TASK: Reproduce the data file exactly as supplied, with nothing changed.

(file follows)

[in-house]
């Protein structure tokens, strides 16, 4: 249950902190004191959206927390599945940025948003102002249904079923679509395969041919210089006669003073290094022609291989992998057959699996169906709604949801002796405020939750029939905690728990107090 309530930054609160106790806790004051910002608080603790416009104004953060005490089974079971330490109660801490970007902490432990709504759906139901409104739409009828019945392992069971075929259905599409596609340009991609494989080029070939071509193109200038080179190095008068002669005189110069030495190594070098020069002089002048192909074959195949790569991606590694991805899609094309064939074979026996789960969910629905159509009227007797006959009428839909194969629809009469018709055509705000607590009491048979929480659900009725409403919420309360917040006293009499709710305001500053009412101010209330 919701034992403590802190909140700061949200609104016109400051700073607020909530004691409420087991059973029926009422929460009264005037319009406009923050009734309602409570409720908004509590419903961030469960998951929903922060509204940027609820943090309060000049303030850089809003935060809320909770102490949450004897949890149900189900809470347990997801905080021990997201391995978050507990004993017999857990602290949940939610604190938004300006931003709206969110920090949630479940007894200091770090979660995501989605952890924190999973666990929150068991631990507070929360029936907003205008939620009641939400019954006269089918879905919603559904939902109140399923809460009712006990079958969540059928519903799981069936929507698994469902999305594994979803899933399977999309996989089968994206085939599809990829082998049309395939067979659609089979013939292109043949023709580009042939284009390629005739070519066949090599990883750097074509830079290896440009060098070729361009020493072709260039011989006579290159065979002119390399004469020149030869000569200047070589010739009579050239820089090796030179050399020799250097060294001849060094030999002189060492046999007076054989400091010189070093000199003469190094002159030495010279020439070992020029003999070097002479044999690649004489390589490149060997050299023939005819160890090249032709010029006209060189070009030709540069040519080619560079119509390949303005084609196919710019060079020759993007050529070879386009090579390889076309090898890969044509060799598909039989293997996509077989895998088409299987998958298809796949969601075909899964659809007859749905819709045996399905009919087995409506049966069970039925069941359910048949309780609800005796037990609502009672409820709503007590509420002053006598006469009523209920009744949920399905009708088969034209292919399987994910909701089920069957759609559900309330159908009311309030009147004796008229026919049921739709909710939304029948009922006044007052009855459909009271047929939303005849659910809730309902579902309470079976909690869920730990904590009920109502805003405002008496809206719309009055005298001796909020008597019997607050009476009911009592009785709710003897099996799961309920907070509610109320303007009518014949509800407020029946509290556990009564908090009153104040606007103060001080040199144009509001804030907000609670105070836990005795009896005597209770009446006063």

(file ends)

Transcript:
[in-house]
């Protein structure tokens, strides 16, 4: 249950902190004191959206927390599945940025948003102002249904079923679509395969041919210089006669003073290094022609291989992998057959699996169906709604949801002796405020939750029939905690728990107090 309530930054609160106790806790004051910002608080603790416009104004953060005490089974079971330490109660801490970007902490432990709504759906139901409104739409009828019945392992069971075929259905599409596609340009991609494989080029070939071509193109200038080179190095008068002669005189110069030495190594070098020069002089002048192909074959195949790569991606590694991805899609094309064939074979026996789960969910629905159509009227007797006959009428839909194969629809009469018709055509705000607590009491048979929480659900009725409403919420309360917040006293009499709710305001500053009412101010209330 919701034992403590802190909140700061949200609104016109400051700073607020909530004691409420087991059973029926009422929460009264005037319009406009923050009734309602409570409720908004509590419903961030469960998951929903922060509204940027609820943090309060000049303030850089809003935060809320909770102490949450004897949890149900189900809470347990997801905080021990997201391995978050507990004993017999857990602290949940939610604190938004300006931003709206969110920090949630479940007894200091770090979660995501989605952890924190999973666990929150068991631990507070929360029936907003205008939620009641939400019954006269089918879905919603559904939902109140399923809460009712006990079958969540059928519903799981069936929507698994469902999305594994979803899933399977999309996989089968994206085939599809990829082998049309395939067979659609089979013939292109043949023709580009042939284009390629005739070519066949090599990883750097074509830079290896440009060098070729361009020493072709260039011989006579290159065979002119390399004469020149030869000569200047070589010739009579050239820089090796030179050399020799250097060294001849060094030999002189060492046999007076054989400091010189070093000199003469190094002159030495010279020439070992020029003999070097002479044999690649004489390589490149060997050299023939005819160890090249032709010029006209060189070009030709540069040519080619560079119509390949303005084609196919710019060079020759993007050529070879386009090579390889076309090898890969044509060799598909039989293997996509077989895998088409299987998958298809796949969601075909899964659809007859749905819709045996399905009919087995409506049966069970039925069941359910048949309780609800005796037990609502009672409820709503007590509420002053006598006469009523209920009744949920399905009708088969034209292919399987994910909701089920069957759609559900309330159908009311309030009147004796008229026919049921739709909710939304029948009922006044007052009855459909009271047929939303005849659910809730309902579902309470079976909690869920730990904590009920109502805003405002008496809206719309009055005298001796909020008597019997607050009476009911009592009785709710003897099996799961309920907070509610109320303007009518014949509800407020029946509290556990009564908090009153104040606007103060001080040199144009509001804030907000609670105070836990005795009896005597209770009446006063």